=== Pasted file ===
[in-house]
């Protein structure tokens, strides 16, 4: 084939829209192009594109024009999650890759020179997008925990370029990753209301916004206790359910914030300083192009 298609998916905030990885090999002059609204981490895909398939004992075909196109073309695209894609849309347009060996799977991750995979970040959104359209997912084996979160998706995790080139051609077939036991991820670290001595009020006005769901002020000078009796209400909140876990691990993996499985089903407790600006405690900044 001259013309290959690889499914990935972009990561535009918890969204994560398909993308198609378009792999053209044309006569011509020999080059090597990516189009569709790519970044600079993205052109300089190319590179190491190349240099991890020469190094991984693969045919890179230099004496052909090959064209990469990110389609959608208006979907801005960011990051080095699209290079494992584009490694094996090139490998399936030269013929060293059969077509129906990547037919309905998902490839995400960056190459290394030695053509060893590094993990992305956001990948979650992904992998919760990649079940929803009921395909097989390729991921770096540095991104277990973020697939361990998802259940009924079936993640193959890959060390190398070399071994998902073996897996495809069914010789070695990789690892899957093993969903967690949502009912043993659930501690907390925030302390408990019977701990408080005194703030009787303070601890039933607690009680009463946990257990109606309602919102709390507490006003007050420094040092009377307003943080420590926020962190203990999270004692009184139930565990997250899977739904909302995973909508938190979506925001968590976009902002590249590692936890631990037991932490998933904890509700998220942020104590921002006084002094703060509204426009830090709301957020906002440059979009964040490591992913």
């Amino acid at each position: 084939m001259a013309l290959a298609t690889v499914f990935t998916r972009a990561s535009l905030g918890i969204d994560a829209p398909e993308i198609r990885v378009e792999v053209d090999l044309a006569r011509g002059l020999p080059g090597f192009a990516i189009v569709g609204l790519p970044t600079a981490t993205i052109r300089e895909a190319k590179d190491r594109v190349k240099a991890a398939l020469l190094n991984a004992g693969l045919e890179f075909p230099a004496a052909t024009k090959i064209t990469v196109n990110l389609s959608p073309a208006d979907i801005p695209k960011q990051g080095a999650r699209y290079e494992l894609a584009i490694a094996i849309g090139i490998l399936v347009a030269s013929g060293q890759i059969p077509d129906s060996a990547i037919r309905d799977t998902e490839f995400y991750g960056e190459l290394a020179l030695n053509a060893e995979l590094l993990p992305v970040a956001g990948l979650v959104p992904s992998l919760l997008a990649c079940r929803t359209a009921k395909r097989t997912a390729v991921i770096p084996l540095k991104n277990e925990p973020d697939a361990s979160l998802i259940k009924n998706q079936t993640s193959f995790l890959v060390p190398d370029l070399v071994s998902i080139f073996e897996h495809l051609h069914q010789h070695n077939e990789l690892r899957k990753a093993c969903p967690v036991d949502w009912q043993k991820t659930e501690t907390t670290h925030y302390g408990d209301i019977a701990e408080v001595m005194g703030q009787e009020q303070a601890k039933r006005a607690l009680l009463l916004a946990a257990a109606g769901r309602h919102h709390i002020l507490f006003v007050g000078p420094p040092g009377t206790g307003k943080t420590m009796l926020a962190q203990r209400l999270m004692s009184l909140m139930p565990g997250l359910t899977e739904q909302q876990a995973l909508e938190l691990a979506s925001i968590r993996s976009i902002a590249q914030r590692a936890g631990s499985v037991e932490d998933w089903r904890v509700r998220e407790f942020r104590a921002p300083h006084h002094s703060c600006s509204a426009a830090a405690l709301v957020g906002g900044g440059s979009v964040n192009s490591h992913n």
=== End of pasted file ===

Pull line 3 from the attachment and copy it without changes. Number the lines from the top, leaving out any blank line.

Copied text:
């Amino acid at each position: 084939m001259a013309l290959a298609t690889v499914f990935t998916r972009a990561s535009l905030g918890i969204d994560a829209p398909e993308i198609r990885v378009e792999v053209d090999l044309a006569r011509g002059l020999p080059g090597f192009a990516i189009v569709g609204l790519p970044t600079a981490t993205i052109r300089e895909a190319k590179d190491r594109v190349k240099a991890a398939l020469l190094n991984a004992g693969l045919e890179f075909p230099a004496a052909t024009k090959i064209t990469v196109n990110l389609s959608p073309a208006d979907i801005p695209k960011q990051g080095a999650r699209y290079e494992l894609a584009i490694a094996i849309g090139i490998l399936v347009a030269s013929g060293q890759i059969p077509d129906s060996a990547i037919r309905d799977t998902e490839f995400y991750g960056e190459l290394a020179l030695n053509a060893e995979l590094l993990p992305v970040a956001g990948l979650v959104p992904s992998l919760l997008a990649c079940r929803t359209a009921k395909r097989t997912a390729v991921i770096p084996l540095k991104n277990e925990p973020d697939a361990s979160l998802i259940k009924n998706q079936t993640s193959f995790l890959v060390p190398d370029l070399v071994s998902i080139f073996e897996h495809l051609h069914q010789h070695n077939e990789l690892r899957k990753a093993c969903p967690v036991d949502w009912q043993k991820t659930e501690t907390t670290h925030y302390g408990d209301i019977a701990e408080v001595m005194g703030q009787e009020q303070a601890k039933r006005a607690l009680l009463l916004a946990a257990a109606g769901r309602h919102h709390i002020l507490f006003v007050g000078p420094p040092g009377t206790g307003k943080t420590m009796l926020a962190q203990r209400l999270m004692s009184l909140m139930p565990g997250l359910t899977e739904q909302q876990a995973l909508e938190l691990a979506s925001i968590r993996s976009i902002a590249q914030r590692a936890g631990s499985v037991e932490d998933w089903r904890v509700r998220e407790f942020r104590a921002p300083h006084h002094s703060c600006s509204a426009a830090a405690l709301v957020g906002g900044g440059s979009v964040n192009s490591h992913n």